Breaking News Bar
updated: 8/2/2013 6:01 PM

Huggins latest to leave Metra board

hello
Success - Article sent! close
  • Daily Herald File PhotoMetra Director Larry Huggins, shown with director and former Arlington Heights Mayor Arlene Mulder, resigned today.

      Daily Herald File PhotoMetra Director Larry Huggins, shown with director and former Arlington Heights Mayor Arlene Mulder, resigned today.

 
 

Another top leader on Metra's embattled board of directors has resigned in the wake of allegations of misconduct and criticism of mismanagement at the agency.

Director Larry Huggins will step down as a result of discussions Friday with Chicago Mayor Rahm Emanuel, who appoints Chicago's representative on the Metra board.

"I spoke with Larry today and we both agreed he will step down from the Metra board," Emanuel said in a statement. "Larry has had a lifetime of service to the city and neighborhoods. His decision to leave the Metra board demonstrates his commitment and will allow the agency to begin a new chapter."

"I care deeply about this city and in recent days, it has become clear to me it is time for me to step aside and allow Metra to move," said Huggins, a former Metra chairman.

Huggins is the fourth Metra director to resign, leaving the Metra board with just seven members. It's enough to conduct business and vote on most matters but insufficient to elect a new chairman following Chairman Brad O'Halloran's resignation Thursday.

Huggins' exit comes after weeks of scandal at Metra that started with a so-called "golden parachute" given to former CEO Alex Clifford of up to $718,000.

Clifford has accused both Huggins and O'Halloran of condoning political pressure from Illinois House Speaker Michael Madigan and other lawmakers as well as conflict of interest involving contracts. The two retaliated against him by jeopardizing his contract renewal because he rejected Chicago politics-as-usual, Clifford claims.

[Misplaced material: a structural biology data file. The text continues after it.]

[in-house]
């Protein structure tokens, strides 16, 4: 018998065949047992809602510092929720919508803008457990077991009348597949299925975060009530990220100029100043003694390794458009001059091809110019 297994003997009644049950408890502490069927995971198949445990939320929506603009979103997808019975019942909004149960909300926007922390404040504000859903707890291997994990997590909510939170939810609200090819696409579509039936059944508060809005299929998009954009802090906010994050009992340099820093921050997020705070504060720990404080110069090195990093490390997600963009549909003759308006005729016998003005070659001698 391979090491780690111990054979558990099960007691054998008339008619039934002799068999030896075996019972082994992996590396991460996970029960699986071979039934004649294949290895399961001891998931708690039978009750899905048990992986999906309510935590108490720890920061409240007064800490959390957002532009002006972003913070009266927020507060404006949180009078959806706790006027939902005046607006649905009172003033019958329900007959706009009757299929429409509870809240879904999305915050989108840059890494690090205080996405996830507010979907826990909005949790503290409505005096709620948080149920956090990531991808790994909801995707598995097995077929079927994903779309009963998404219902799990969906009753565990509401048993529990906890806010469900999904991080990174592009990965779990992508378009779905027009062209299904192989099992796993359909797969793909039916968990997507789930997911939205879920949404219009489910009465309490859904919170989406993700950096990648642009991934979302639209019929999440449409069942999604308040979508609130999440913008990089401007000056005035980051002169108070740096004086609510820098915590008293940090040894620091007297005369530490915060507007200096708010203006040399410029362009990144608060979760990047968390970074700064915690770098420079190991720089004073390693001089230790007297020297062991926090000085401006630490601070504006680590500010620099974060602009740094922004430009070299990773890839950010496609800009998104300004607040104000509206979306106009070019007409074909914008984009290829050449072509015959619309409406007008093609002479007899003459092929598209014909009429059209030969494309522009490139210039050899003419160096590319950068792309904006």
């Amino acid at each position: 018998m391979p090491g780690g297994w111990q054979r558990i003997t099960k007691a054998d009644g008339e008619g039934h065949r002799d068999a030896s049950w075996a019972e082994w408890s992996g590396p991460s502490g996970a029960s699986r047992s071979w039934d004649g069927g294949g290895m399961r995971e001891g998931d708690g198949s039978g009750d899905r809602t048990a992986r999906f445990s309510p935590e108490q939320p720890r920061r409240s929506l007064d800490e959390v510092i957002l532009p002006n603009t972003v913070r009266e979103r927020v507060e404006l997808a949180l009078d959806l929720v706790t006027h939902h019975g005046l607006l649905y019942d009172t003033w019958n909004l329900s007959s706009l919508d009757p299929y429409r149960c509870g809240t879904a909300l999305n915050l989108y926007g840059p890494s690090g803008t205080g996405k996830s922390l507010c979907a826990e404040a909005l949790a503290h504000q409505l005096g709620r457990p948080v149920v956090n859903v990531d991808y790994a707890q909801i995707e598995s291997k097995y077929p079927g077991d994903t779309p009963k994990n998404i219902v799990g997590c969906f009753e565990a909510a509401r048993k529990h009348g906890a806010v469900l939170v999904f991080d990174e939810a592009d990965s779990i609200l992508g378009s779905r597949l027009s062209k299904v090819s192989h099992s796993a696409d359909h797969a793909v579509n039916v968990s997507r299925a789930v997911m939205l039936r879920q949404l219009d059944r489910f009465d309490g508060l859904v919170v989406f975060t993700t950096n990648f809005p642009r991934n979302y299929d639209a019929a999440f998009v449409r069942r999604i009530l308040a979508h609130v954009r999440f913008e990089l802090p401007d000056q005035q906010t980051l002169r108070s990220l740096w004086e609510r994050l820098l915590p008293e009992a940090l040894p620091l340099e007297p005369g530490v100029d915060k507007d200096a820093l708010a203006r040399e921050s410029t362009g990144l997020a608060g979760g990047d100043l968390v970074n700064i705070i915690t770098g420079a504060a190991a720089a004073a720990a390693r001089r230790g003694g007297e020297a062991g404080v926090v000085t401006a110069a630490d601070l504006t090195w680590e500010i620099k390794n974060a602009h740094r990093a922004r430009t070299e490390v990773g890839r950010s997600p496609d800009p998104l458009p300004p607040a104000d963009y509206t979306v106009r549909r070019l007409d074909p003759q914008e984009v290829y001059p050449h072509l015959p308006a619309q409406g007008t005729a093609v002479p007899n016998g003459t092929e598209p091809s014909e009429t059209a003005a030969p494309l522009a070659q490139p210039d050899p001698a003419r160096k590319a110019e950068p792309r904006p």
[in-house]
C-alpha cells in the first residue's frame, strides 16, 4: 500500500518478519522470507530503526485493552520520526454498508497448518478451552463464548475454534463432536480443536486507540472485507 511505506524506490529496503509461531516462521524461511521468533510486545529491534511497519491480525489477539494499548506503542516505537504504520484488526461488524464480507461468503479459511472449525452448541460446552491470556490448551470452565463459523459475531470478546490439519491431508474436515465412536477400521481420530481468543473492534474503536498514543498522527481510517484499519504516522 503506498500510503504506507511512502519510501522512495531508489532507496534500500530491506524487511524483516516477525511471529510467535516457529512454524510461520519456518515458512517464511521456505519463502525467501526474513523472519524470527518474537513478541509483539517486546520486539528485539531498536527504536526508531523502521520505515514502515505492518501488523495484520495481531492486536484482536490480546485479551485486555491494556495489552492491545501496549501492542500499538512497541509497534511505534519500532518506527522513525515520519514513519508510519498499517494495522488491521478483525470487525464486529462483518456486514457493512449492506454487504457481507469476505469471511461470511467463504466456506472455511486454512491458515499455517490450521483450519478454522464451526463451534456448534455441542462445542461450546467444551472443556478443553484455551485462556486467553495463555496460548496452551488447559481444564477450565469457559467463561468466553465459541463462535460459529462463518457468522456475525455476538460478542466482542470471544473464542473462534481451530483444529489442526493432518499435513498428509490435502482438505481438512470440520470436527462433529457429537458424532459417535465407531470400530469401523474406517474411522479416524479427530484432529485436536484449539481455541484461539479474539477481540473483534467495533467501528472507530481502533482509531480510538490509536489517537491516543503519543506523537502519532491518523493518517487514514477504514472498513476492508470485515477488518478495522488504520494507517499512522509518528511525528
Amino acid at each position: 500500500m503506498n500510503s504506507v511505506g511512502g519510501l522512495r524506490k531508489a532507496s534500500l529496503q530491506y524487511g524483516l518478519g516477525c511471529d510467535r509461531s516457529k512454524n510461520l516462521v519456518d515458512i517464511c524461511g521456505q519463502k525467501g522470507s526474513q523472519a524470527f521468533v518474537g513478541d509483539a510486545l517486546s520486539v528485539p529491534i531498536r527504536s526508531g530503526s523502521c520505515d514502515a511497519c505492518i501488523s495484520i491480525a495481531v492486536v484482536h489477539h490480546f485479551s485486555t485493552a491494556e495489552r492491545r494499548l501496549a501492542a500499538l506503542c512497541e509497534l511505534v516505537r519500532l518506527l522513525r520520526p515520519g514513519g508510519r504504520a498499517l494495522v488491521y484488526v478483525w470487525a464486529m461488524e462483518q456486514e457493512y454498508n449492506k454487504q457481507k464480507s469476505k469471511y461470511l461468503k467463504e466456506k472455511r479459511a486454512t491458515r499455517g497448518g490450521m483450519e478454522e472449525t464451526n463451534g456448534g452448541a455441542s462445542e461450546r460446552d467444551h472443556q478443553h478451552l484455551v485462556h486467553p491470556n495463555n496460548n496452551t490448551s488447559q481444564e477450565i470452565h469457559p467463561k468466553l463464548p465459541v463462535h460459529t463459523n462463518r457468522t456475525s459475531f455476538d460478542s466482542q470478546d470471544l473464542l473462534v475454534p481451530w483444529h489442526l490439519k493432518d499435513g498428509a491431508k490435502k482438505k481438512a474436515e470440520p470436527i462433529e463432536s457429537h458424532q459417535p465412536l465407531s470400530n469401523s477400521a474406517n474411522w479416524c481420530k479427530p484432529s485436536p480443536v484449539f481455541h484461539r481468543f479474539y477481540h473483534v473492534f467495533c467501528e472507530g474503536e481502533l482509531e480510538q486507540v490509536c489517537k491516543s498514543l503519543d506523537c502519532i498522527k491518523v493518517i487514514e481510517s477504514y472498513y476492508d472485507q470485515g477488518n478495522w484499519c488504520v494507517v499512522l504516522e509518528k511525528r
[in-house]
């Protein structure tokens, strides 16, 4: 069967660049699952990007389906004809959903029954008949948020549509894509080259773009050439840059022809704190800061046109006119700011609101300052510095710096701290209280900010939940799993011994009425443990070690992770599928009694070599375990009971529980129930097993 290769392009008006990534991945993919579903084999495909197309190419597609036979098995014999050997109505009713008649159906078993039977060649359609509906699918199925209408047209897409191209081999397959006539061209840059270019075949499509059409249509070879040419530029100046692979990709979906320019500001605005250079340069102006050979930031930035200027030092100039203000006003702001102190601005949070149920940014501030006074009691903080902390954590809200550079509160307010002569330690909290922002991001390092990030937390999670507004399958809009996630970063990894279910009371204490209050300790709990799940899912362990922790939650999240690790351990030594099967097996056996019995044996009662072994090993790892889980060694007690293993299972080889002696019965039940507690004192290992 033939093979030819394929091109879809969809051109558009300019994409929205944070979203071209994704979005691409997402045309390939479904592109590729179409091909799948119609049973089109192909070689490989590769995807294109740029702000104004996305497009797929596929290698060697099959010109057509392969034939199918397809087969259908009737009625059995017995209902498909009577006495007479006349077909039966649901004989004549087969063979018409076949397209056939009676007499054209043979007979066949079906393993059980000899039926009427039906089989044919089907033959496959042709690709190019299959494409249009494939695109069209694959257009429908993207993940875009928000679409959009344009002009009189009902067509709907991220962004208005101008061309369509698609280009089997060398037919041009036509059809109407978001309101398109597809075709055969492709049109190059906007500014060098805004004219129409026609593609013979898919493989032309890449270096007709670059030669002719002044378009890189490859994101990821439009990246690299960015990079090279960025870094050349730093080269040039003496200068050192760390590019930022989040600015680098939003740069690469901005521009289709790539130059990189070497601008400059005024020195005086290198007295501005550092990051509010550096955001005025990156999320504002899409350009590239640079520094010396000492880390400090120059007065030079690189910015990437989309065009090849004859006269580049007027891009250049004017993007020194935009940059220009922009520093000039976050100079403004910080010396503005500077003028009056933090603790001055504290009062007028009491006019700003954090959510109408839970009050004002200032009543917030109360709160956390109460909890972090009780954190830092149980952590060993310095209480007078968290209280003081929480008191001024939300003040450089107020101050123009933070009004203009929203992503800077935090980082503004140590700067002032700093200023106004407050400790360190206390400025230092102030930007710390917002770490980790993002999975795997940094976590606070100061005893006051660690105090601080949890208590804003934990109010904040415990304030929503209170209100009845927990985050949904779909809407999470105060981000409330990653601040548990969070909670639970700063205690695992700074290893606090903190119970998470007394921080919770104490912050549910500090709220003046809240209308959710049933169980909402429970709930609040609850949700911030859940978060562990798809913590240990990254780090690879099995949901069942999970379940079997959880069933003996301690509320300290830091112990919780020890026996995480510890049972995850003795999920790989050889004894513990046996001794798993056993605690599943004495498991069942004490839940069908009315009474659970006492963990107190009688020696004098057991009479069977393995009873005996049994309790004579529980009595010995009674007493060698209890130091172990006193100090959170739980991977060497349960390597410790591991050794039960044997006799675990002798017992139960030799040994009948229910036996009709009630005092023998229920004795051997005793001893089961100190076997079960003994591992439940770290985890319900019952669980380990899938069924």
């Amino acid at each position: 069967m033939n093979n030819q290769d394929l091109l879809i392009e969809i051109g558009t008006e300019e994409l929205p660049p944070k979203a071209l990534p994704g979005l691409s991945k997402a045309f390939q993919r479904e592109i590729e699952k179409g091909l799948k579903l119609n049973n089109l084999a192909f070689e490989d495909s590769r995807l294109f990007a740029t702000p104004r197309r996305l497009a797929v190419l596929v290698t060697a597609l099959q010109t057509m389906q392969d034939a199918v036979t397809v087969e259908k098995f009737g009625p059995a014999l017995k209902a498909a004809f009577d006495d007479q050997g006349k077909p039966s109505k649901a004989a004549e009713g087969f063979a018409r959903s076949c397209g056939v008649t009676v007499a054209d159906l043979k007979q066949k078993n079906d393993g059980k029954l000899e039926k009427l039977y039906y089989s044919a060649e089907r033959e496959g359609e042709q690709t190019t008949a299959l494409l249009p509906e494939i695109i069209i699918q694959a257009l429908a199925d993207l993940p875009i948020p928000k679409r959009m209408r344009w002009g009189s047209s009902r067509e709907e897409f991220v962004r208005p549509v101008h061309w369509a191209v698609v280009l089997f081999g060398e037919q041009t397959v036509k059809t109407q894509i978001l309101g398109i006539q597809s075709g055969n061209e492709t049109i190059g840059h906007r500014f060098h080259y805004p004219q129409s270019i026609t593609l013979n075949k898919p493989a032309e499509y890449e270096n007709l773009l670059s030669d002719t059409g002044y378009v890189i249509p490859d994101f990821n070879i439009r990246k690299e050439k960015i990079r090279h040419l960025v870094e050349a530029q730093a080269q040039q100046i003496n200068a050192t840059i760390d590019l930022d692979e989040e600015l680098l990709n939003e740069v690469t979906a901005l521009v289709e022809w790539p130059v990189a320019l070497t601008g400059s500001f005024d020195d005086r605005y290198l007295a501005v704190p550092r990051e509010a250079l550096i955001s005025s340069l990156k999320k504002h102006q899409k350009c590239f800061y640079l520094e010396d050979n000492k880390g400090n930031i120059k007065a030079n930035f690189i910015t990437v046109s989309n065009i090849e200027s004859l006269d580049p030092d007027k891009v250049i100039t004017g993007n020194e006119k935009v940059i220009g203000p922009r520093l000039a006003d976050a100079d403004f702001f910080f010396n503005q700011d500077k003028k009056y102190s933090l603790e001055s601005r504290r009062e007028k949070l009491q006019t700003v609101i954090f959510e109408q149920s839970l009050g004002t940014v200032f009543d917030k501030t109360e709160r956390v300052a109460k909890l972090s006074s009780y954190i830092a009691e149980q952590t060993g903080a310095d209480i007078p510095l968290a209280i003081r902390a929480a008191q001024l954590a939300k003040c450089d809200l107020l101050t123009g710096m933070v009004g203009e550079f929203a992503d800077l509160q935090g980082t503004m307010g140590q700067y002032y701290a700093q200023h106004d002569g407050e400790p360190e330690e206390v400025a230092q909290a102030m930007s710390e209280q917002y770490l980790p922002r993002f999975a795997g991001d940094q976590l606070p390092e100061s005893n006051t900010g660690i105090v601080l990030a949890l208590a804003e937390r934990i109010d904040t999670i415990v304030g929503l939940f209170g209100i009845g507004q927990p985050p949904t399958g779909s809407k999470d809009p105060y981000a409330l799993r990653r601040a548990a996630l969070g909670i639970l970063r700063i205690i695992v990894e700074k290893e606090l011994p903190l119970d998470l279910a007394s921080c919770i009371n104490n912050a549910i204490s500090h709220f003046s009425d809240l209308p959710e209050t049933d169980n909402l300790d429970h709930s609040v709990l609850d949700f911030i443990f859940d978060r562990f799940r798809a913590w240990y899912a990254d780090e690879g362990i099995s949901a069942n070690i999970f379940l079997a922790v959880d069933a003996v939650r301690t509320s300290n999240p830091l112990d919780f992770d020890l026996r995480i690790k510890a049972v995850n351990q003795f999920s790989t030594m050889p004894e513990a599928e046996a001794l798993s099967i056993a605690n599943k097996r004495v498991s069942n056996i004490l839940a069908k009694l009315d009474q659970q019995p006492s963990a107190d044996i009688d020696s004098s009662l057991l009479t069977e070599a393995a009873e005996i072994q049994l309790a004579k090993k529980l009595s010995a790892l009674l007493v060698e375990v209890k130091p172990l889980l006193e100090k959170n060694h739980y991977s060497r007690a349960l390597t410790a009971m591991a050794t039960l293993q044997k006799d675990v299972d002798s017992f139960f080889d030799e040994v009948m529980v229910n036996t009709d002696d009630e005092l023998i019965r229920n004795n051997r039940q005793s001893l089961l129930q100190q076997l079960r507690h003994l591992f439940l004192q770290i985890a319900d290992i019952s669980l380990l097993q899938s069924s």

Clifford also said Huggins overstepped his authority in intervening to bring minority contractors onto the Englewood flyover project, a railway bridge on the South Side.

A lack of black contractors on the project enraged Congressmen Danny Davis and Bobby Rush and community members who packed a Metra board meeting in May 2012, accusing directors of excluding African-Americans.

Less than one-half percent of the winning construction contract went to black firms, activists contended.

Huggins, an African American construction executive who grew up in Englewood, intervened to bring more minority contractors into the project, which Clifford said went against federal funding guidelines.

Huggins could not be reached for comment Friday but at an RTA hearing July 17, he said Clifford was "twisting things." "Do I apologize for trying to stand up for the African-American community and try to make sure there was inclusion? No, I do not," Huggins said. "In my opinion, it was the right thing to do."

The tense encounter with lawmakers and residents marked a turning point in what had been a honeymoon period for Clifford with some board members. He replaced deceased CEO Phil Pagano, who was involved in a financial scandal.

Clifford also alleged a Metra subcontractor, the Target Group, did not perform the community outreach the company was paid $200,000 to accomplish. He noted that Huggins was a business associate of the company's owner, Joseph A. Williams. Huggins said he was a business partner with the Target Group's Williams through a development firm, Granite Development Co.

"Have I committed a crime because I know Joseph? No," he said.

Williams said in an email that Huggins had no interest in Target Group and that Clifford himself had referenced outreach events held by the firm on the South Side.

Clifford also testified to the RTA that Huggins had improperly pressured him to contract with the National Black Chamber of Commerce to monitor minority involvement in the flyover without proper accountability.

O'Halloran has denied any wrongdoing and criticized Clifford for failing to bring his ethics concerns to authorities until his contract looked like it was in jeopardy.

Share this page
Comments ()
Guidelines: Keep it civil and on topic; no profanity, vulgarity, slurs or personal attacks. People who harass others or joke about tragedies will be blocked. If a comment violates these standards or our terms of service, click the X in the upper right corner of the comment box. To find our more, read our FAQ.
    help here